نتیجه گیری انگلیسی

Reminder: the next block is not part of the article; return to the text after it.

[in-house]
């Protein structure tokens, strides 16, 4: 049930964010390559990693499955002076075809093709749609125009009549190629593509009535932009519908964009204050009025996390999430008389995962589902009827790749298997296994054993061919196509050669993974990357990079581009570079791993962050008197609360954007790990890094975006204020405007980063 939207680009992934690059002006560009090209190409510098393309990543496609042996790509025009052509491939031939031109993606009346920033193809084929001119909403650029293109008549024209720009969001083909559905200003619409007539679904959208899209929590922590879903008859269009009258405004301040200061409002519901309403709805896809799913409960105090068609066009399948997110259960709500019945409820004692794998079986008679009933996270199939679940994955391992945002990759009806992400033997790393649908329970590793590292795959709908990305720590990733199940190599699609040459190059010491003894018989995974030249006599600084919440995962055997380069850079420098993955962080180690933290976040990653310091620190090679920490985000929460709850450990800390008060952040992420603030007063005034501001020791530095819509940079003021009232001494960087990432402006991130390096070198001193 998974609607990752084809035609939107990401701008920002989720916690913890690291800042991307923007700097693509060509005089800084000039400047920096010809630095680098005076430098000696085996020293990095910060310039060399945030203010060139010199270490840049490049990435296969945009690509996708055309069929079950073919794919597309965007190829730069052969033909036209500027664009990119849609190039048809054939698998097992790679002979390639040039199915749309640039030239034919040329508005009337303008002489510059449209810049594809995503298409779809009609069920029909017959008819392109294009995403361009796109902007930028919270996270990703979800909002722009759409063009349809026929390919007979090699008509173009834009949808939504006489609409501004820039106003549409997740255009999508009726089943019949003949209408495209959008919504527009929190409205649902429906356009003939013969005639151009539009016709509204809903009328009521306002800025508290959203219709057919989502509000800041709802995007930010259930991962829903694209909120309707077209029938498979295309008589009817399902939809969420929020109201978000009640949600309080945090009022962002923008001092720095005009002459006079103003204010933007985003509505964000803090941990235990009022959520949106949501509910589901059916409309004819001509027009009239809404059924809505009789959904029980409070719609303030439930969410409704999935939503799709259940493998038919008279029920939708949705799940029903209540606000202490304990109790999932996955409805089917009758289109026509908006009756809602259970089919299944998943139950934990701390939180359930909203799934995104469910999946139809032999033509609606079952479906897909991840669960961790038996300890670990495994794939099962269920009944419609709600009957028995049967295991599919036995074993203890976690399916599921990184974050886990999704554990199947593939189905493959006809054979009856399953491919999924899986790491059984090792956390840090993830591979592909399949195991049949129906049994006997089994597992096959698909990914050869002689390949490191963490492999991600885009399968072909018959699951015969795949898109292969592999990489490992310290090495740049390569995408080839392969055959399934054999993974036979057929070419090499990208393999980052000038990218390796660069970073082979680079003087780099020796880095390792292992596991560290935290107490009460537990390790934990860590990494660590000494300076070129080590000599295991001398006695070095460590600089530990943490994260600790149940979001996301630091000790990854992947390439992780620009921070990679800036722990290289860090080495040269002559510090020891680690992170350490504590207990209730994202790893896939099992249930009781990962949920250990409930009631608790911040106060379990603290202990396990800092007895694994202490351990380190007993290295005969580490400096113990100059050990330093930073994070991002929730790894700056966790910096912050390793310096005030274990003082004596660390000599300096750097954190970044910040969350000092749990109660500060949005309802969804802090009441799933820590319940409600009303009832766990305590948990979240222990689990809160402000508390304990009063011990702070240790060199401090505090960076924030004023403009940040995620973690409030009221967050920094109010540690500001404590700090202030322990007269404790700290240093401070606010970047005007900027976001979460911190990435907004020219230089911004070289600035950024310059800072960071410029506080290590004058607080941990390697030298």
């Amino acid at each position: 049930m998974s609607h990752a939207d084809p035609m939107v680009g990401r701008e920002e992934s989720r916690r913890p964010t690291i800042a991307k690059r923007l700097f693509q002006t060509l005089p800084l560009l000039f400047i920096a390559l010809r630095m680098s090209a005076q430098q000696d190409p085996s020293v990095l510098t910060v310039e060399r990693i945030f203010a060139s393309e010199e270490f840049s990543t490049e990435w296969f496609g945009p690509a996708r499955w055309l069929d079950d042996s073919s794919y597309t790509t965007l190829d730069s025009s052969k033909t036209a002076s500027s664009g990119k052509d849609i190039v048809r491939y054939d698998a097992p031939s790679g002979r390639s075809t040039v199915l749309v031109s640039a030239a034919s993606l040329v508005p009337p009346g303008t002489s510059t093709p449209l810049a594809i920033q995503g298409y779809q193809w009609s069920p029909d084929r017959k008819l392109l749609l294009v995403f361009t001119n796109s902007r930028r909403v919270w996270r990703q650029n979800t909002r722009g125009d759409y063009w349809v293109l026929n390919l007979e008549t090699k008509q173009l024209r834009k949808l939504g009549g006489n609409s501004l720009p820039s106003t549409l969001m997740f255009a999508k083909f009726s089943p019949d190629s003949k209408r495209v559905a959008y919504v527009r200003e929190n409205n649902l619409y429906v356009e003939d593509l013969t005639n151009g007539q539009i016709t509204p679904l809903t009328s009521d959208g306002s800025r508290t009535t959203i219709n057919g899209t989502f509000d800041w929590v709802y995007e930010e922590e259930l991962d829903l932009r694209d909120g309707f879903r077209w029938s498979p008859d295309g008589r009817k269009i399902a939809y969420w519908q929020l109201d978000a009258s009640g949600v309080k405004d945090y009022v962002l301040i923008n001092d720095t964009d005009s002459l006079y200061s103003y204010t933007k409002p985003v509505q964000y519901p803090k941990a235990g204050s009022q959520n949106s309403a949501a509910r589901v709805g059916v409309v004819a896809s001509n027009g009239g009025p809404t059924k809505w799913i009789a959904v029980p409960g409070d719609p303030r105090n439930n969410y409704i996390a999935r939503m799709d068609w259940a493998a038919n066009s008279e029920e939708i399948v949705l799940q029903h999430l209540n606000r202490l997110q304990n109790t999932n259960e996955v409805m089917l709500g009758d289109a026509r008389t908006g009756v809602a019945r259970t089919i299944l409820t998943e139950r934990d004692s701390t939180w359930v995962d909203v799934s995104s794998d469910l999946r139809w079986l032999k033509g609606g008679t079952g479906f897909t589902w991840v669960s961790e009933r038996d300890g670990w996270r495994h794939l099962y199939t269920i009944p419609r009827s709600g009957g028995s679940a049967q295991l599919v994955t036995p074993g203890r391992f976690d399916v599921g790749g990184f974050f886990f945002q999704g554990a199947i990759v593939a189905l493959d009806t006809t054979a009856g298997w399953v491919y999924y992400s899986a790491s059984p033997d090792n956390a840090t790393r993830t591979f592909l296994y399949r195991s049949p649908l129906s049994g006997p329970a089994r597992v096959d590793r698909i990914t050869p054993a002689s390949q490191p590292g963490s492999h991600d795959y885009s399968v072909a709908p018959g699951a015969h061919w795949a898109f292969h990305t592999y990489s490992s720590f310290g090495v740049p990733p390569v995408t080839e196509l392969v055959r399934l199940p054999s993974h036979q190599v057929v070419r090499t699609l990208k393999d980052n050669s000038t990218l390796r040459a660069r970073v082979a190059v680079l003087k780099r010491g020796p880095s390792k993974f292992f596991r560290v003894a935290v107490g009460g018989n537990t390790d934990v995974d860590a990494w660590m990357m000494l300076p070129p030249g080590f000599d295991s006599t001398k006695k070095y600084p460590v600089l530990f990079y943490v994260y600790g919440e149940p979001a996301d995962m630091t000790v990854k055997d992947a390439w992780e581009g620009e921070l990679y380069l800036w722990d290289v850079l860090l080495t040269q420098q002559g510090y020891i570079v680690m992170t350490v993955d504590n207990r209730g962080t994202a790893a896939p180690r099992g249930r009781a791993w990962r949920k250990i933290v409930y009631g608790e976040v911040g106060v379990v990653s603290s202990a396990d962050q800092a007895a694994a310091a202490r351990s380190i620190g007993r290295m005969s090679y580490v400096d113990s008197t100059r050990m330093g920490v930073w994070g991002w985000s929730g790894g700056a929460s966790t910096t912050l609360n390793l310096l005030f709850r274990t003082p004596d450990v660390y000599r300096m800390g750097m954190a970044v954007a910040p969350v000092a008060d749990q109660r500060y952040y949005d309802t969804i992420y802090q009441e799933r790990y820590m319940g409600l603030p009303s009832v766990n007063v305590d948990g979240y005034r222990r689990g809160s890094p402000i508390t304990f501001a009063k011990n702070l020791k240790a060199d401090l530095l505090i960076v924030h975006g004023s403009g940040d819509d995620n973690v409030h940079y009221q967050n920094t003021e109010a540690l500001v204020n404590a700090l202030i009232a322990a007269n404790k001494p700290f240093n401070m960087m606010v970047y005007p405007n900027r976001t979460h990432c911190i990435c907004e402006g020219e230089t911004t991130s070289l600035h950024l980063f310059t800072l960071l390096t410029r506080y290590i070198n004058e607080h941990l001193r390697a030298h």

During most of the 20th century, countries established development policy frameworks characterized by intervention in primary commodity markets. While the instruments of intervention varied among countries and among crops, a dominant architecture arose based on a marketing-board single channel for exports and imports; state ownership of processing centers such as cotton gins and sugar mills; administered domestic prices, normally spatially invariant and often invariant within a crop season. At the same time, international institutions took up the task of finding collective instruments to stabilize prices and reverse declining terms of trade. The interventions were encouraged by the prevailing policy recommendations of development economists and development institutions. Gradually, as the prescribed policies generated their own problems and produced limited success, economists and policymakers turned increasingly toward market-based approaches. This advice took on institutional form as the World Bank and other organizations began a series of structural adjustment loans and credits. At the same time, steady productivity gains in agriculture, transport and communications eroded the efficacy of intervention instruments International commodity agreements failed and most parastatal agencies were financially strained. A series of political and economic events triggered a rapid series of reforms. The consequences and pace of reform varied among commodities and among countries. For the most part, existing policies taxed commodity exports and reform brought producers—primarily smallholders—a greater share of traded value of their crop. In other instances, removing export obstacles simply revealed additional constraints that limited gains, including institutional weaknesses related to earlier regimes. In a few cases associated with sugar market reforms, tariffs rose rather than fell in order to promote privatization, benefiting domestic producers at the expense of domestic consumers. Country experiences indicate that the pace and sequencing of reforms is dependent on both the nature of the intervention and the expected consequences—economic and political—of reform. As a result, policymakers need to understand key initial conditions in markets and in public and private institutions as well as their potential contribution. Experiences examined in this paper suggest that the factors impeding and prompting market reform are as likely to be political as economic. Hence, one main consequence of the reforms has been a shift of financial and political power from the government to the private sector. This creates a new dependence on private sector participants. It also requires public organizations to abandon some tasks, but also to take others on board. Even where market reforms have been successful, there are continuing issues facing the agricultural commodity subsectors as well as new ones that emerge related to reform, but also arising from evolving market conditions. Market reform is an important first step because it allows markets to respond dynamically to a wide range of changing conditions, but reforms do not guarantee growth nor address related social needs. Addressing these continuing and emerging issues is a challenge for the developing community at large. These issues include those related to continued commitment of decision-makers, weak or missing factor markets—especially for credit and insurance, research and extension, price information and volatility, producers’ organizations, distortions in international markets, and weak social and physical infrastructure.